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Strega Nona


sarahdansbee

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Not your normal book questions but I had to ask.

 

I picked up my daughter from Kindergarten this afternoon, and saw this sitting in a place of honor in the classroom.

 

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Apparently, there's a whole series of these stories about Strega Nona and the interesting things that go on around her. In this particular one, she gets turned into a frog and her students have to figure out how to turn her back. Has any one read these stories and what did you think? I'm thinking I might have to pick them up for the Monkey...

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I'm sort of surprise that they have a book like that in the classroom.

 

I could be wrong since I forgot how the word is spelled correctly -- Is Strega a short version of that word for the Italian witches ?

 

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.

 

I'm sort of surprise that they have a book like that in the classroom.

 

I could be wrong since I forgot how the word is spelled correctly -- Is Strega a short version of that word for the Italian witches ?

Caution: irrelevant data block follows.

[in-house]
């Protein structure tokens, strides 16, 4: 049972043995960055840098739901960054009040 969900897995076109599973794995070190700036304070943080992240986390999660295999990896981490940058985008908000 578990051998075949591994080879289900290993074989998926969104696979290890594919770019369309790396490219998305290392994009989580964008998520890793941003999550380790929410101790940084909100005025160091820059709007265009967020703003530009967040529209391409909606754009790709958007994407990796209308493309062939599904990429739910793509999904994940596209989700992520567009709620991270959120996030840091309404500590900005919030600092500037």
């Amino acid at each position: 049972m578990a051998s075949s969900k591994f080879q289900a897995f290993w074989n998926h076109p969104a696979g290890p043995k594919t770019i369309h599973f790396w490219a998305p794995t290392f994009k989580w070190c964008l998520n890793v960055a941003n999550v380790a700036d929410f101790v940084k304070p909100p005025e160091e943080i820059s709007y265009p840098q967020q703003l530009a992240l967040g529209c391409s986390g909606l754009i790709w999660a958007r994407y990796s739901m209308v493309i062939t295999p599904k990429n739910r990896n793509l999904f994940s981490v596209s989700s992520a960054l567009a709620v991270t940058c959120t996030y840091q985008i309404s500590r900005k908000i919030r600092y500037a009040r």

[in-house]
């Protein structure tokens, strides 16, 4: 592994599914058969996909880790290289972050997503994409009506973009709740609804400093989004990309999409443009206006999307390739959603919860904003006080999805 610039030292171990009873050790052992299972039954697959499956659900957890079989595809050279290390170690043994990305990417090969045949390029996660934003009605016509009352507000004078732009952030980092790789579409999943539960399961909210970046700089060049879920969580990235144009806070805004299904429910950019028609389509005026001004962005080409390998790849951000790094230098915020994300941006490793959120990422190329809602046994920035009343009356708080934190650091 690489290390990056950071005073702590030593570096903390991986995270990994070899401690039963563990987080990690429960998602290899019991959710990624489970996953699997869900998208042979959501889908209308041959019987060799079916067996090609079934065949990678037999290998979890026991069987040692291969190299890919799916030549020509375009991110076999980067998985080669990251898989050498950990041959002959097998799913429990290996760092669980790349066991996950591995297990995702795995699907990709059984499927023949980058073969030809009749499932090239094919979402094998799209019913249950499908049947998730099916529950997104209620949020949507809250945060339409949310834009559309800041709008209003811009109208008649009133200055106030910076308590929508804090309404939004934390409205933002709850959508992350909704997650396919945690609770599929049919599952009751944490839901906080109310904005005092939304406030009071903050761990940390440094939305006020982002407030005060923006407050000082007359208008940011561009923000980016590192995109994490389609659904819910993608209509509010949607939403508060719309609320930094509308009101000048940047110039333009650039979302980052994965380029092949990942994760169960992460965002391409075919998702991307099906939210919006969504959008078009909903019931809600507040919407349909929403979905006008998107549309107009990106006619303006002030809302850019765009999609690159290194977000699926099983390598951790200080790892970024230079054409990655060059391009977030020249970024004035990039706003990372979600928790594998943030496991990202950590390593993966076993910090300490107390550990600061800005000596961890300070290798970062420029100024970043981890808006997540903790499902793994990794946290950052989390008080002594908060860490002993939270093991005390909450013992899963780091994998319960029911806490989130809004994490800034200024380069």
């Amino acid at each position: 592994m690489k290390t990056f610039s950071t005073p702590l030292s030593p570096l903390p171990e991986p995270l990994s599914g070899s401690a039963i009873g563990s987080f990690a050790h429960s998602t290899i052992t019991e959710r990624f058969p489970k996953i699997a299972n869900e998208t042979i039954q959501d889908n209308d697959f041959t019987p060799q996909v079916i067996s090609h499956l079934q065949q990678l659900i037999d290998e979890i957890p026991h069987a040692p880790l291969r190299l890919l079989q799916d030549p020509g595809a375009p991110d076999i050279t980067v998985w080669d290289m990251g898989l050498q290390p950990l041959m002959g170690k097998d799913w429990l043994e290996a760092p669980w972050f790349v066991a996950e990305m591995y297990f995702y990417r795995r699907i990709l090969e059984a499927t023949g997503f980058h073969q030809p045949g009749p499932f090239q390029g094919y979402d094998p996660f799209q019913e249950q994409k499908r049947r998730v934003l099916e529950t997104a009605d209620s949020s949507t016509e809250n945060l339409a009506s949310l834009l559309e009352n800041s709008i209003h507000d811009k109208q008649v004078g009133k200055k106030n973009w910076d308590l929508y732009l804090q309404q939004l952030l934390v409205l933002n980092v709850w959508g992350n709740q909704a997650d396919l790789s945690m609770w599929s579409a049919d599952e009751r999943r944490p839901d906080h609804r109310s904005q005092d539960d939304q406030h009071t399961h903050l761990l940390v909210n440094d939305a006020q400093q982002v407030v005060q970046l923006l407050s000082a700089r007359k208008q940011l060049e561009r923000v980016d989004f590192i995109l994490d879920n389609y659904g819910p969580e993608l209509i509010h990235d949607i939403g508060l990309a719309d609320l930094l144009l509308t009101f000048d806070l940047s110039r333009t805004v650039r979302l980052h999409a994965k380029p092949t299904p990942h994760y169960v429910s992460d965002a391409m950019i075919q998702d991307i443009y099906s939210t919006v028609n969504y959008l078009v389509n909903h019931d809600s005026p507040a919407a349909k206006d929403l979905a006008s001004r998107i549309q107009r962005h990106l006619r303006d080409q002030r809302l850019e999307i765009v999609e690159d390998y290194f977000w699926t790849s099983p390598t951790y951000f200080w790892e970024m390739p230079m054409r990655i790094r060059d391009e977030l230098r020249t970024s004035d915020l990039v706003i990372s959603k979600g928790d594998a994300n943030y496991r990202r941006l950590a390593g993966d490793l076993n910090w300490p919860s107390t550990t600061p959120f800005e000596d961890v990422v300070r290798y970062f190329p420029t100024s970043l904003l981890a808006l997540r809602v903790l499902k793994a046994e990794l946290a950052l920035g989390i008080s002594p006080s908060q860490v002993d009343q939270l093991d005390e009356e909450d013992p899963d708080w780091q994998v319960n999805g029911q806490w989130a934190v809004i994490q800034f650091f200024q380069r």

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Strega means witch and Nona is a term for grandmother, so essentially she's Grandmother Witch.

 

Here's the synopsis from Wikipedia regarding the first book in the series: "The book focuses on the exploits of Strega Nona, a sort of female witch doctor noted throughout her home village for her numerous successful remedies. She employs the assistance of a dim but lanky young man named Big Anthony, leaving her residence under his care while visiting a close acquaintance one day. Big Anthony is intrigued by Strega Nona's enchanted pot, used for cooking unlimited amounts of pasta upon the chanting of a spell. Big Anthony decides to use the pot to his advantage by summoning humongous amounts of pasta for the villagers; however, a great sea of noodles overflows the entire town. Strega Nona returns home, and Big Anthony pleads for her assistance; she hands a fork to the troublesome young man and commands him to eat all of the pasta which he had conjured."